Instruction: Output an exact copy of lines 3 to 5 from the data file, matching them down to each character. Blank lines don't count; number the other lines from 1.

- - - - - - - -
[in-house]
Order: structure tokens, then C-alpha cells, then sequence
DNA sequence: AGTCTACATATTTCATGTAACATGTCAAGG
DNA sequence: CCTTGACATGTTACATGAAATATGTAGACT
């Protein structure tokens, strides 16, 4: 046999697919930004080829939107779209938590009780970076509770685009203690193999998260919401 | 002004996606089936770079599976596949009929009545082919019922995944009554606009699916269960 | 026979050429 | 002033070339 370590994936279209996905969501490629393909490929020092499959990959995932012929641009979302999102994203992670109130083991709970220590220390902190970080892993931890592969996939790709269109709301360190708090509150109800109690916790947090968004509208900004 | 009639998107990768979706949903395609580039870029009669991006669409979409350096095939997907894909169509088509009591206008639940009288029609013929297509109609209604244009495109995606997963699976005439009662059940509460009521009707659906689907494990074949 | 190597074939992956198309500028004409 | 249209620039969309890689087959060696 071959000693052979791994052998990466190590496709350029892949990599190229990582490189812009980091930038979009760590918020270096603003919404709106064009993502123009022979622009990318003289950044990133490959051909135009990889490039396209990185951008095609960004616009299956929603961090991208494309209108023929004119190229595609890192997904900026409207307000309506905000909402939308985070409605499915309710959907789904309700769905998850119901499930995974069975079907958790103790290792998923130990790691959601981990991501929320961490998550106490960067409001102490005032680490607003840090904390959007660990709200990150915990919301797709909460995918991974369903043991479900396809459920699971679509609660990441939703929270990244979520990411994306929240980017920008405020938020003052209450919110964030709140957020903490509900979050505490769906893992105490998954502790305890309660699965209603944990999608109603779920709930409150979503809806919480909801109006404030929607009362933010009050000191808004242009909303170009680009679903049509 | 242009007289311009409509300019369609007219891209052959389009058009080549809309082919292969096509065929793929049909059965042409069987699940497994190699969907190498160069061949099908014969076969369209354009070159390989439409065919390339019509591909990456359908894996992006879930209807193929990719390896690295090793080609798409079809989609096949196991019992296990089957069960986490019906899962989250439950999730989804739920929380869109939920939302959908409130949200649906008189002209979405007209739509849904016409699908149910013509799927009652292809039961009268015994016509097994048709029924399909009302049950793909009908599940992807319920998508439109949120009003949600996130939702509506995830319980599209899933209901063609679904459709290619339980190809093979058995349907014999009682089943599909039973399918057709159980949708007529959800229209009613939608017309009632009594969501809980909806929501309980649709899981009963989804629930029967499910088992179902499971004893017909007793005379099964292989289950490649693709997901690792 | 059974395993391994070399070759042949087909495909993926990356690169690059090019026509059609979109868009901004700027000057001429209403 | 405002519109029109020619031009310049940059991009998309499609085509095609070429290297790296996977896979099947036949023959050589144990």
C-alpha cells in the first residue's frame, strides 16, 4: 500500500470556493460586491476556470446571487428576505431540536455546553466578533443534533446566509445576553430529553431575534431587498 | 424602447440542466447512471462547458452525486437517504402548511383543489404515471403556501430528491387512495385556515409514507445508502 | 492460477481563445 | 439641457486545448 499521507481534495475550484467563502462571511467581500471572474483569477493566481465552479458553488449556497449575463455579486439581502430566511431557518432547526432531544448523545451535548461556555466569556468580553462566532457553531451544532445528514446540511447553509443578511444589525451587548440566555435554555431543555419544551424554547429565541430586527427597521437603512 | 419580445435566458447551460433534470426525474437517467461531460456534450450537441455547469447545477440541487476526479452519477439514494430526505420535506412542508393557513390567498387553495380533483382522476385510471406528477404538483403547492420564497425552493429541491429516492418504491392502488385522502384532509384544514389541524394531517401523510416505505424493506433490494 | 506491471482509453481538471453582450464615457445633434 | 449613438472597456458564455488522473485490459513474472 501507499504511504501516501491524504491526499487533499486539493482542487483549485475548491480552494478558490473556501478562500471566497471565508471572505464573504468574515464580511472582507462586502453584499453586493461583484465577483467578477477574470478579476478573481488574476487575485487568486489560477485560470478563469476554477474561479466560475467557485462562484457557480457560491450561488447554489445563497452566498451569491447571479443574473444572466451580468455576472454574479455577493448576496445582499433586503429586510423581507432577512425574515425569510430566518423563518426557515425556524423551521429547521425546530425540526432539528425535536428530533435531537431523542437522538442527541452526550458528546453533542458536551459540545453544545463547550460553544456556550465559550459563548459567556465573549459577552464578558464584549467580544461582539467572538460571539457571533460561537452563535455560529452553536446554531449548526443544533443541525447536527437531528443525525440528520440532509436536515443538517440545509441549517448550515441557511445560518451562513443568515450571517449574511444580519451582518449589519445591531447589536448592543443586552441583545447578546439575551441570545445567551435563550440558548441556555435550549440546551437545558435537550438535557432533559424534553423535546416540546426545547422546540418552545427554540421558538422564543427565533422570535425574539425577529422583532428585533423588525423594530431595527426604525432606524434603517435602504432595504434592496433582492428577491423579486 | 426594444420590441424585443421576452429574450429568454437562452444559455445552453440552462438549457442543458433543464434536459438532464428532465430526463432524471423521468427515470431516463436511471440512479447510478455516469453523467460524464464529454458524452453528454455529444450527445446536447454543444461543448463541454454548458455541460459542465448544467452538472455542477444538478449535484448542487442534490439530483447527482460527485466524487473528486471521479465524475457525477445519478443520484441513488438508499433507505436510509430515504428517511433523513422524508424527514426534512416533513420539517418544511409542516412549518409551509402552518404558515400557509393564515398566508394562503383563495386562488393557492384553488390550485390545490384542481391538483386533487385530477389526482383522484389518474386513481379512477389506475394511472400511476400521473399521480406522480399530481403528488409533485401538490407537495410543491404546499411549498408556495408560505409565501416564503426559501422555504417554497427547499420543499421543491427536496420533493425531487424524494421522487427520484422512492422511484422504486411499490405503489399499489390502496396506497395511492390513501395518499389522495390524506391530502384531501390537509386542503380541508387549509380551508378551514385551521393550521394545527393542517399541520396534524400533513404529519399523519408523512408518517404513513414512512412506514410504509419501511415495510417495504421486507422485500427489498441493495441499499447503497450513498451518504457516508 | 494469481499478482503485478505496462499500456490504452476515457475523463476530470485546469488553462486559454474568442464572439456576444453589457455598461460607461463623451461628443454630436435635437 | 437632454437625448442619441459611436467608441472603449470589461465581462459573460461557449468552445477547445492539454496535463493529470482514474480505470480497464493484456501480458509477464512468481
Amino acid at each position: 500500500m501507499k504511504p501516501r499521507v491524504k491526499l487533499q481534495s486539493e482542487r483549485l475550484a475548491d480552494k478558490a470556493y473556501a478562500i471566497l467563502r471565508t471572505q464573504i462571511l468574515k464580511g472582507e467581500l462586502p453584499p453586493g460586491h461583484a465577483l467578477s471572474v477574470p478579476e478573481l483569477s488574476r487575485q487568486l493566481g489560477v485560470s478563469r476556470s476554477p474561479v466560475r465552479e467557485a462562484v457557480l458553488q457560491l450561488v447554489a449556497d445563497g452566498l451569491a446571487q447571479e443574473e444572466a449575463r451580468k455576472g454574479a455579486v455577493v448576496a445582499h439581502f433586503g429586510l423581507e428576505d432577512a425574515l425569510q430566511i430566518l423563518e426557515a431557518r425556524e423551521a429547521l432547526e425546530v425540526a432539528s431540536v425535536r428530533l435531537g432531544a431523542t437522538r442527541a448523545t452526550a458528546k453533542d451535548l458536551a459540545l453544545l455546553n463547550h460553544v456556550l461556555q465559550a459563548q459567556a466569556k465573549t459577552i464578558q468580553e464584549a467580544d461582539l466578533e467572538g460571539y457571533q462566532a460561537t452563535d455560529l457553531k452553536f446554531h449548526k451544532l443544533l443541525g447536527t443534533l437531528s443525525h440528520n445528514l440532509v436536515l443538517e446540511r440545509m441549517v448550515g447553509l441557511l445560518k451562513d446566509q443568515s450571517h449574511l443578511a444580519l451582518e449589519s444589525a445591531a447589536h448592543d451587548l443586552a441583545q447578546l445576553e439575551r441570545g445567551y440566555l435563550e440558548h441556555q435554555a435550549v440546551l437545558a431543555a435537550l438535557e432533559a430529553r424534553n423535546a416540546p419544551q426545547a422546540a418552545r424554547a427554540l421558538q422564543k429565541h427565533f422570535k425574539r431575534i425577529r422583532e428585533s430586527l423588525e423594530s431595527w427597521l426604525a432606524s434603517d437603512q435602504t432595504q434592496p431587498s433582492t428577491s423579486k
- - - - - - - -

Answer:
DNA sequence: AGTCTACATATTTCATGTAACATGTCAAGG
DNA sequence: CCTTGACATGTTACATGAAATATGTAGACT
């Protein structure tokens, strides 16, 4: 046999697919930004080829939107779209938590009780970076509770685009203690193999998260919401 | 002004996606089936770079599976596949009929009545082919019922995944009554606009699916269960 | 026979050429 | 002033070339 370590994936279209996905969501490629393909490929020092499959990959995932012929641009979302999102994203992670109130083991709970220590220390902190970080892993931890592969996939790709269109709301360190708090509150109800109690916790947090968004509208900004 | 009639998107990768979706949903395609580039870029009669991006669409979409350096095939997907894909169509088509009591206008639940009288029609013929297509109609209604244009495109995606997963699976005439009662059940509460009521009707659906689907494990074949 | 190597074939992956198309500028004409 | 249209620039969309890689087959060696 071959000693052979791994052998990466190590496709350029892949990599190229990582490189812009980091930038979009760590918020270096603003919404709106064009993502123009022979622009990318003289950044990133490959051909135009990889490039396209990185951008095609960004616009299956929603961090991208494309209108023929004119190229595609890192997904900026409207307000309506905000909402939308985070409605499915309710959907789904309700769905998850119901499930995974069975079907958790103790290792998923130990790691959601981990991501929320961490998550106490960067409001102490005032680490607003840090904390959007660990709200990150915990919301797709909460995918991974369903043991479900396809459920699971679509609660990441939703929270990244979520990411994306929240980017920008405020938020003052209450919110964030709140957020903490509900979050505490769906893992105490998954502790305890309660699965209603944990999608109603779920709930409150979503809806919480909801109006404030929607009362933010009050000191808004242009909303170009680009679903049509 | 242009007289311009409509300019369609007219891209052959389009058009080549809309082919292969096509065929793929049909059965042409069987699940497994190699969907190498160069061949099908014969076969369209354009070159390989439409065919390339019509591909990456359908894996992006879930209807193929990719390896690295090793080609798409079809989609096949196991019992296990089957069960986490019906899962989250439950999730989804739920929380869109939920939302959908409130949200649906008189002209979405007209739509849904016409699908149910013509799927009652292809039961009268015994016509097994048709029924399909009302049950793909009908599940992807319920998508439109949120009003949600996130939702509506995830319980599209899933209901063609679904459709290619339980190809093979058995349907014999009682089943599909039973399918057709159980949708007529959800229209009613939608017309009632009594969501809980909806929501309980649709899981009963989804629930029967499910088992179902499971004893017909007793005379099964292989289950490649693709997901690792 | 059974395993391994070399070759042949087909495909993926990356690169690059090019026509059609979109868009901004700027000057001429209403 | 405002519109029109020619031009310049940059991009998309499609085509095609070429290297790296996977896979099947036949023959050589144990």